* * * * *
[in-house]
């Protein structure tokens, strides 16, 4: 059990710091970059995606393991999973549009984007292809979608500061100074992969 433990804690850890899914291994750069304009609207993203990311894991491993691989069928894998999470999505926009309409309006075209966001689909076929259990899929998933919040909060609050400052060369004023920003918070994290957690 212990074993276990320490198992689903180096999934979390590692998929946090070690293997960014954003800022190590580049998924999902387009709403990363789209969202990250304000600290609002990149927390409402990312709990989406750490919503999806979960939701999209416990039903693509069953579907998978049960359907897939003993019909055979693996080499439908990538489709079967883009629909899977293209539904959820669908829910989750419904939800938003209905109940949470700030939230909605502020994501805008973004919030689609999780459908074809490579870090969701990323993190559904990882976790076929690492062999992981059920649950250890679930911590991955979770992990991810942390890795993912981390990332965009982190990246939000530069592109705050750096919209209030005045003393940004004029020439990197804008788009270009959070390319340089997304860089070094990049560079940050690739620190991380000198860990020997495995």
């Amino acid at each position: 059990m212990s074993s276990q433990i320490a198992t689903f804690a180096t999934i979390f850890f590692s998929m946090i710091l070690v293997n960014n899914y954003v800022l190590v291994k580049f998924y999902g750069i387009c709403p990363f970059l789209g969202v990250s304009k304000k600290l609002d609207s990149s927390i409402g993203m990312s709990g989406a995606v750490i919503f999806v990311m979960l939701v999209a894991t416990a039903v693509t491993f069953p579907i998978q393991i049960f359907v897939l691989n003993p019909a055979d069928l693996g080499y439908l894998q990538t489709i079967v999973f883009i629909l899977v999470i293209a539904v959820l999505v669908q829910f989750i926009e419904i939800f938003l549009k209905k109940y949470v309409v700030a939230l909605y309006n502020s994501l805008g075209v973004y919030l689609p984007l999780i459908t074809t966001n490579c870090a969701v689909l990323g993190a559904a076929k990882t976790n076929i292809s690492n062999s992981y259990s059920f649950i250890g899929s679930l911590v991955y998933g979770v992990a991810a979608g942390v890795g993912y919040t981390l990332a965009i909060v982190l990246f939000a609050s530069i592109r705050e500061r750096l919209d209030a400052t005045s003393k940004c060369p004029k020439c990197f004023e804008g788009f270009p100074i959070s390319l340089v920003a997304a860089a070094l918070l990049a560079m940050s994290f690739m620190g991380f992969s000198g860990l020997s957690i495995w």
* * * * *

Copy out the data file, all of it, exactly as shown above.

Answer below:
[in-house]
């Protein structure tokens, strides 16, 4: 059990710091970059995606393991999973549009984007292809979608500061100074992969 433990804690850890899914291994750069304009609207993203990311894991491993691989069928894998999470999505926009309409309006075209966001689909076929259990899929998933919040909060609050400052060369004023920003918070994290957690 212990074993276990320490198992689903180096999934979390590692998929946090070690293997960014954003800022190590580049998924999902387009709403990363789209969202990250304000600290609002990149927390409402990312709990989406750490919503999806979960939701999209416990039903693509069953579907998978049960359907897939003993019909055979693996080499439908990538489709079967883009629909899977293209539904959820669908829910989750419904939800938003209905109940949470700030939230909605502020994501805008973004919030689609999780459908074809490579870090969701990323993190559904990882976790076929690492062999992981059920649950250890679930911590991955979770992990991810942390890795993912981390990332965009982190990246939000530069592109705050750096919209209030005045003393940004004029020439990197804008788009270009959070390319340089997304860089070094990049560079940050690739620190991380000198860990020997495995």
């Amino acid at each position: 059990m212990s074993s276990q433990i320490a198992t689903f804690a180096t999934i979390f850890f590692s998929m946090i710091l070690v293997n960014n899914y954003v800022l190590v291994k580049f998924y999902g750069i387009c709403p990363f970059l789209g969202v990250s304009k304000k600290l609002d609207s990149s927390i409402g993203m990312s709990g989406a995606v750490i919503f999806v990311m979960l939701v999209a894991t416990a039903v693509t491993f069953p579907i998978q393991i049960f359907v897939l691989n003993p019909a055979d069928l693996g080499y439908l894998q990538t489709i079967v999973f883009i629909l899977v999470i293209a539904v959820l999505v669908q829910f989750i926009e419904i939800f938003l549009k209905k109940y949470v309409v700030a939230l909605y309006n502020s994501l805008g075209v973004y919030l689609p984007l999780i459908t074809t966001n490579c870090a969701v689909l990323g993190a559904a076929k990882t976790n076929i292809s690492n062999s992981y259990s059920f649950i250890g899929s679930l911590v991955y998933g979770v992990a991810a979608g942390v890795g993912y919040t981390l990332a965009i909060v982190l990246f939000a609050s530069i592109r705050e500061r750096l919209d209030a400052t005045s003393k940004c060369p004029k020439c990197f004023e804008g788009f270009p100074i959070s390319l340089v920003a997304a860089a070094l918070l990049a560079m940050s994290f690739m620190g991380f992969s000198g860990l020997s957690i495995w």